Realistic simulated driving environment based on ‘crash-prone’ Michigan intersection: Real-time data collected at the two-lane roundabout will be used to efficiently test the safety of autonomous vehicles

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The first statistically realistic roadway simulation has been developed by researchers at the University of Michigan. While it currently represents a particularly perilous roundabout, future work will expand it to include other driving situations for testing autonomous vehicle software.

The simulation is a machine-learning model that trained on data collected at a roundabout on the south side of Ann Arbor, recognized as one of the most crash-prone intersections in the state of Michigan and conveniently just a few miles from the offices of the research team.

Known as the Neural Naturalistic Driving Environment or NeuralNDE, it turned that data into a simulation of what drivers experience everyday. Virtual roadways like this are needed to ensure the safety of autonomous vehicle software before other cars, cyclists and pedestrians ever cross its path.

“The NeuralNDE reproduces the driving environment and, more importantly, realistically simulates these safety-critical situations so we can evaluate the safety performance of autonomous vehicles,” said Henry Liu, U-M professor of civil engineering and director of Mcity, a U-M-led public-private mobility research partnership.

Liu is also director of Center for Connected and Automated Transportation and corresponding author of the study in Nature Communications.

Safety critical events, which require a driver to make split-second decisions and take action, don’t happen that often. Drivers can go many hours between events that force them to slam on the brakes or swerve to avoid a collision, and each event has its own unique circumstances.

Together, these represent two bottlenecks in the effort to simulate our roadways, known as the “curse of rarity” and the “curse of dimensionality” respectively. The curse of dimensionality is caused by the complexity of the driving environment, which includes factors like pavement quality, the current weather conditions, and the different types of road users including pedestrians and bicyclists.

To model it all, the team tried to see it all. They installed sensor systems on light poles which continuously collect data at the State Street/Ellsworth Road roundabout.

“The reason that we chose that location is that roundabouts are a very challenging, urban driving scenario for autonomous vehicles. In a roundabout, drivers are required to spontaneously negotiate and cooperate with other drivers moving through the intersection. In addition, this particular roundabout experiences high traffic volume and is two lanes, which adds to its complexity,” said Xintao Yan, a Ph.D. student in civil and environmental engineering and first author of the study, who is advised by Liu.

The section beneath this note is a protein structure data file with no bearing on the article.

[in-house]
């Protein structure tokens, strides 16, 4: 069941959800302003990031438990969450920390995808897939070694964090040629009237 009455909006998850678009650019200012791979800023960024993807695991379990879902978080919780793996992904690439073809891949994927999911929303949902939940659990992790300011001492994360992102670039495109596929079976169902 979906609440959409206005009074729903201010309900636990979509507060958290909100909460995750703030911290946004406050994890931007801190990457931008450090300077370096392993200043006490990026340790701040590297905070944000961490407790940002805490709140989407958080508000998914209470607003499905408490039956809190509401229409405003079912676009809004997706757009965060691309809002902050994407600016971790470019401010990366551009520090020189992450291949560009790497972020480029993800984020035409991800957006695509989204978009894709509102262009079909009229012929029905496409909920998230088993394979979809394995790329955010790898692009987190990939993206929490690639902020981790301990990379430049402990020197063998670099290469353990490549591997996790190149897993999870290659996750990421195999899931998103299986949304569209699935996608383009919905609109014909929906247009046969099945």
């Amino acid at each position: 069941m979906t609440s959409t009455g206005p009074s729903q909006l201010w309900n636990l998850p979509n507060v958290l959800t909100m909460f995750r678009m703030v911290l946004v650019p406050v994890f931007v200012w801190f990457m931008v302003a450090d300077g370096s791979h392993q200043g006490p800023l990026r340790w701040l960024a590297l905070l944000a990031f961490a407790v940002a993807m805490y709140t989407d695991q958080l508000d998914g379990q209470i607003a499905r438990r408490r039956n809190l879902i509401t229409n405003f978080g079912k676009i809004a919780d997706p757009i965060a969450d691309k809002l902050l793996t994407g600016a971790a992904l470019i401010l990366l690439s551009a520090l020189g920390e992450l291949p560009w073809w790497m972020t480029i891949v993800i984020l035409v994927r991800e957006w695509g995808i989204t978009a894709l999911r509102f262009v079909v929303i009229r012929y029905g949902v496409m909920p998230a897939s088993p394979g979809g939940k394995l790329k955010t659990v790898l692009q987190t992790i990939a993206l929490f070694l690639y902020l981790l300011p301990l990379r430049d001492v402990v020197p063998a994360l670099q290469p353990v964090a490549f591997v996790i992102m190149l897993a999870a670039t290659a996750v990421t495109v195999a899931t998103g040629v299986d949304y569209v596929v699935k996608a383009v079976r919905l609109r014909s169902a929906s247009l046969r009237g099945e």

The NeuralNDE serves as a key component of the CCAT Safe AI Framework for Trustworthy Edge Scenario Tests, or SAFE TEST, a system developed by Liu’s team that uses artificial intelligence to reduce the testing miles required to ensure the safety of autonomous vehicles by 99.99%. It essentially breaks the “curse of rarity,” introducing safety-critical incidents a thousand times more frequently than they occur in real driving. The NeuralNDE is also critical to a project designed to enable the Mcity Test Facility to be used for remote testing of AV software.

But unlike a fully virtual environment, these tests take place in mixed reality on closed test tracks such as the Mcity Test Facility and the American Center for Mobility in Ypsilanti, Michigan. In addition to the real conditions of the track, the autonomous vehicles also experience virtual drivers, cyclists and pedestrians behaving in both safe and dangerous ways. By testing these scenarios in a controlled environment, AV developers can fine-tune their systems to better handle all driving situations.

The NeuralNDE is not only beneficial for AV developers but also for researchers studying human driver behavior. The simulation can interpret data on how drivers respond to different scenarios, which can help develop more functional road infrastructure.

In 2021, the U-M Transportation Research Institute was awarded $9.95 million in funding by the U.S. Department of Transportation to expand the number of intersections equipped with these sensors to 21. This implementation will expand the capabilities of the NeuralNDE and provide real-time alerts to drivers with connected vehicles.

The research was funded by Mcity, CCAT and the U-M Transportation Research Institute. Founded in 1965, UMTRI is a global leader in multidisciplinary research and a partner of choice for industry leaders, foundations and government agencies to advance safe, equitable and efficient transportation and mobility. CCAT is a regional university transportation research center that was recently awarded a $15 million, five-year renewal by the USDOT.



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